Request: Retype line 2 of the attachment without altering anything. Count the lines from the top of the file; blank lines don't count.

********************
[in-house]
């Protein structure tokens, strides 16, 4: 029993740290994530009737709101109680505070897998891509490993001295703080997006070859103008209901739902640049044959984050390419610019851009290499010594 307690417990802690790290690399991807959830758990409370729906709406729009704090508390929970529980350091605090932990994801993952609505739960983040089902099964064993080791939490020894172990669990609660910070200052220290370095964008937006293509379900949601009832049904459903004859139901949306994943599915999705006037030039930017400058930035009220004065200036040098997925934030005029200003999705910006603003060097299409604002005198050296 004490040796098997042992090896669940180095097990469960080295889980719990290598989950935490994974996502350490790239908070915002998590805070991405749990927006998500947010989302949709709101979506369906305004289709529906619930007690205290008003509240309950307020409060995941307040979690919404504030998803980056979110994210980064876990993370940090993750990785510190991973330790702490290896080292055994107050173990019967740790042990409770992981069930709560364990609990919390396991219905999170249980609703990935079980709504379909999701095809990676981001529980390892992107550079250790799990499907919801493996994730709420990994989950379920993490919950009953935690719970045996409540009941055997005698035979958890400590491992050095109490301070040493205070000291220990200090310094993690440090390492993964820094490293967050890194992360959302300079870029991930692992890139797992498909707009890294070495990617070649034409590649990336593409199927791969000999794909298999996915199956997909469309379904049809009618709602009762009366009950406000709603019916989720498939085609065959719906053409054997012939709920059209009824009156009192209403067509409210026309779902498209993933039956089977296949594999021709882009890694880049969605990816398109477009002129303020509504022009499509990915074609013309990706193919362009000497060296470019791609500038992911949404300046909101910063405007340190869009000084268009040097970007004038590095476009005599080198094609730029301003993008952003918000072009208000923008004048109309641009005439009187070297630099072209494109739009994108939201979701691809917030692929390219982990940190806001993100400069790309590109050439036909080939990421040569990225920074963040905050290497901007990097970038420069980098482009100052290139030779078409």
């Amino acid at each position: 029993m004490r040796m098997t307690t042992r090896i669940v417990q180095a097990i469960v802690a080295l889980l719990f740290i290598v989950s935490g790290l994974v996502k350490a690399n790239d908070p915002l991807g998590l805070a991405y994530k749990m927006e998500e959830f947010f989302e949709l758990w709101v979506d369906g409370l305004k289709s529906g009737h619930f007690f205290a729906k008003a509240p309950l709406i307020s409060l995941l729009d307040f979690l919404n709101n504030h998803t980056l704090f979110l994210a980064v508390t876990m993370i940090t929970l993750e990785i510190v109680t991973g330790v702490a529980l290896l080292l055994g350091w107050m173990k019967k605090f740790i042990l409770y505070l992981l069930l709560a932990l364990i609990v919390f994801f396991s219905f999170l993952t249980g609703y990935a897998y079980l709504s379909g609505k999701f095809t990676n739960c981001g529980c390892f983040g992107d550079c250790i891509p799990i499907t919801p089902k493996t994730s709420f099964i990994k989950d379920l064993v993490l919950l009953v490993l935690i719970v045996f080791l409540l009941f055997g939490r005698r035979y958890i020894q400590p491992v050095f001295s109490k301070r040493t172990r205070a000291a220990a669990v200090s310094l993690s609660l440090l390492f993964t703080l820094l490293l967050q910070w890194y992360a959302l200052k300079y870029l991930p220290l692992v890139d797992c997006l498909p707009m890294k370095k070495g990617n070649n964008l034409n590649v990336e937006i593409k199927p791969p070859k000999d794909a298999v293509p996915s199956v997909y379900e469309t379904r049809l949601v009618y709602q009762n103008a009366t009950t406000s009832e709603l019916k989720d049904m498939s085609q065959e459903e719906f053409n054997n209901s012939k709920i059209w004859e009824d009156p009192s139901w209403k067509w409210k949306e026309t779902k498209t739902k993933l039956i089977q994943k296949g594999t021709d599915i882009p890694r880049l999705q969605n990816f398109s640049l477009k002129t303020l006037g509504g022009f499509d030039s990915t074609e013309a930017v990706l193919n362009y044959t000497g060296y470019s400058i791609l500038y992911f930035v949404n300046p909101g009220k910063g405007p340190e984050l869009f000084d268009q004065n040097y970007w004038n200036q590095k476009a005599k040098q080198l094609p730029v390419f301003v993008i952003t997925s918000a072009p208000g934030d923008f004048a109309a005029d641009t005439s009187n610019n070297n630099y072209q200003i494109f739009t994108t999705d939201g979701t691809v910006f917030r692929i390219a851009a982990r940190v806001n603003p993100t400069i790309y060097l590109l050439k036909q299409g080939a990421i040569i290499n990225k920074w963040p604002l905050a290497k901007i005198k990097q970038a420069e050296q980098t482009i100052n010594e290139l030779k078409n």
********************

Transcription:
């Protein structure tokens, strides 16, 4: 029993740290994530009737709101109680505070897998891509490993001295703080997006070859103008209901739902640049044959984050390419610019851009290499010594 307690417990802690790290690399991807959830758990409370729906709406729009704090508390929970529980350091605090932990994801993952609505739960983040089902099964064993080791939490020894172990669990609660910070200052220290370095964008937006293509379900949601009832049904459903004859139901949306994943599915999705006037030039930017400058930035009220004065200036040098997925934030005029200003999705910006603003060097299409604002005198050296 004490040796098997042992090896669940180095097990469960080295889980719990290598989950935490994974996502350490790239908070915002998590805070991405749990927006998500947010989302949709709101979506369906305004289709529906619930007690205290008003509240309950307020409060995941307040979690919404504030998803980056979110994210980064876990993370940090993750990785510190991973330790702490290896080292055994107050173990019967740790042990409770992981069930709560364990609990919390396991219905999170249980609703990935079980709504379909999701095809990676981001529980390892992107550079250790799990499907919801493996994730709420990994989950379920993490919950009953935690719970045996409540009941055997005698035979958890400590491992050095109490301070040493205070000291220990200090310094993690440090390492993964820094490293967050890194992360959302300079870029991930692992890139797992498909707009890294070495990617070649034409590649990336593409199927791969000999794909298999996915199956997909469309379904049809009618709602009762009366009950406000709603019916989720498939085609065959719906053409054997012939709920059209009824009156009192209403067509409210026309779902498209993933039956089977296949594999021709882009890694880049969605990816398109477009002129303020509504022009499509990915074609013309990706193919362009000497060296470019791609500038992911949404300046909101910063405007340190869009000084268009040097970007004038590095476009005599080198094609730029301003993008952003918000072009208000923008004048109309641009005439009187070297630099072209494109739009994108939201979701691809917030692929390219982990940190806001993100400069790309590109050439036909080939990421040569990225920074963040905050290497901007990097970038420069980098482009100052290139030779078409």